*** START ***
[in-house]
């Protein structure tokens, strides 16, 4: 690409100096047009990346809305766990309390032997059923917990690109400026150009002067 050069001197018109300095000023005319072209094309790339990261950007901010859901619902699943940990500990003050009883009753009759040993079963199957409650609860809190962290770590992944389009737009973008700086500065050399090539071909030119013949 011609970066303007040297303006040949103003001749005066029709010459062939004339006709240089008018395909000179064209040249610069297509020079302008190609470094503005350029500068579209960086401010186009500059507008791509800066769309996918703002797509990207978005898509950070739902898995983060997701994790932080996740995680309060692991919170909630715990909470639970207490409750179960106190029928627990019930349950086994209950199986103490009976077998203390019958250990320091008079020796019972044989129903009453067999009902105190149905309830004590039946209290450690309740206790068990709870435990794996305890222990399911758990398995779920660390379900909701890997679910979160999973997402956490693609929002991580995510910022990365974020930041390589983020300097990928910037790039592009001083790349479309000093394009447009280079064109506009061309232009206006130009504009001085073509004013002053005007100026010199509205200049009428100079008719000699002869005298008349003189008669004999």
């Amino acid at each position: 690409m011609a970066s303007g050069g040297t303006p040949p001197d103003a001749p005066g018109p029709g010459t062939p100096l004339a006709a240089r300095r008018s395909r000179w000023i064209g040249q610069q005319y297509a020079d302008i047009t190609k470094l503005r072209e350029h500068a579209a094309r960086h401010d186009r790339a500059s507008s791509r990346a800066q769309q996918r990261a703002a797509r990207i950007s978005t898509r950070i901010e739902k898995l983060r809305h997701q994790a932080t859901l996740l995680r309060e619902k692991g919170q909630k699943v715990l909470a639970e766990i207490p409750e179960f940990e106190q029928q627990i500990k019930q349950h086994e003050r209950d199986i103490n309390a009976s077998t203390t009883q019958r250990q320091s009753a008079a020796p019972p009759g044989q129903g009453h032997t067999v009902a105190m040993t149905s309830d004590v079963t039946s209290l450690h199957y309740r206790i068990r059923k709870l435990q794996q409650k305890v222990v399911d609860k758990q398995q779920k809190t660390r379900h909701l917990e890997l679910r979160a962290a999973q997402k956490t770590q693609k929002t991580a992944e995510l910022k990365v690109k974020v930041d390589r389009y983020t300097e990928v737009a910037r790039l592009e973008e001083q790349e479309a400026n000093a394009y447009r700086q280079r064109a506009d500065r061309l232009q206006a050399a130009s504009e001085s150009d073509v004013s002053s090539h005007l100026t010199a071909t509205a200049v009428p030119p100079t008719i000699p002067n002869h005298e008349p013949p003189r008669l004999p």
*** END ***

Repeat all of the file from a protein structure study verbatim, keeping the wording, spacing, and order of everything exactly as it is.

[in-house]
């Protein structure tokens, strides 16, 4: 690409100096047009990346809305766990309390032997059923917990690109400026150009002067 050069001197018109300095000023005319072209094309790339990261950007901010859901619902699943940990500990003050009883009753009759040993079963199957409650609860809190962290770590992944389009737009973008700086500065050399090539071909030119013949 011609970066303007040297303006040949103003001749005066029709010459062939004339006709240089008018395909000179064209040249610069297509020079302008190609470094503005350029500068579209960086401010186009500059507008791509800066769309996918703002797509990207978005898509950070739902898995983060997701994790932080996740995680309060692991919170909630715990909470639970207490409750179960106190029928627990019930349950086994209950199986103490009976077998203390019958250990320091008079020796019972044989129903009453067999009902105190149905309830004590039946209290450690309740206790068990709870435990794996305890222990399911758990398995779920660390379900909701890997679910979160999973997402956490693609929002991580995510910022990365974020930041390589983020300097990928910037790039592009001083790349479309000093394009447009280079064109506009061309232009206006130009504009001085073509004013002053005007100026010199509205200049009428100079008719000699002869005298008349003189008669004999």
């Amino acid at each position: 690409m011609a970066s303007g050069g040297t303006p040949p001197d103003a001749p005066g018109p029709g010459t062939p100096l004339a006709a240089r300095r008018s395909r000179w000023i064209g040249q610069q005319y297509a020079d302008i047009t190609k470094l503005r072209e350029h500068a579209a094309r960086h401010d186009r790339a500059s507008s791509r990346a800066q769309q996918r990261a703002a797509r990207i950007s978005t898509r950070i901010e739902k898995l983060r809305h997701q994790a932080t859901l996740l995680r309060e619902k692991g919170q909630k699943v715990l909470a639970e766990i207490p409750e179960f940990e106190q029928q627990i500990k019930q349950h086994e003050r209950d199986i103490n309390a009976s077998t203390t009883q019958r250990q320091s009753a008079a020796p019972p009759g044989q129903g009453h032997t067999v009902a105190m040993t149905s309830d004590v079963t039946s209290l450690h199957y309740r206790i068990r059923k709870l435990q794996q409650k305890v222990v399911d609860k758990q398995q779920k809190t660390r379900h909701l917990e890997l679910r979160a962290a999973q997402k956490t770590q693609k929002t991580a992944e995510l910022k990365v690109k974020v930041d390589r389009y983020t300097e990928v737009a910037r790039l592009e973008e001083q790349e479309a400026n000093a394009y447009r700086q280079r064109a506009d500065r061309l232009q206006a050399a130009s504009e001085s150009d073509v004013s002053s090539h005007l100026t010199a071909t509205a200049v009428p030119p100079t008719i000699p002067n002869h005298e008349p013949p003189r008669l004999p």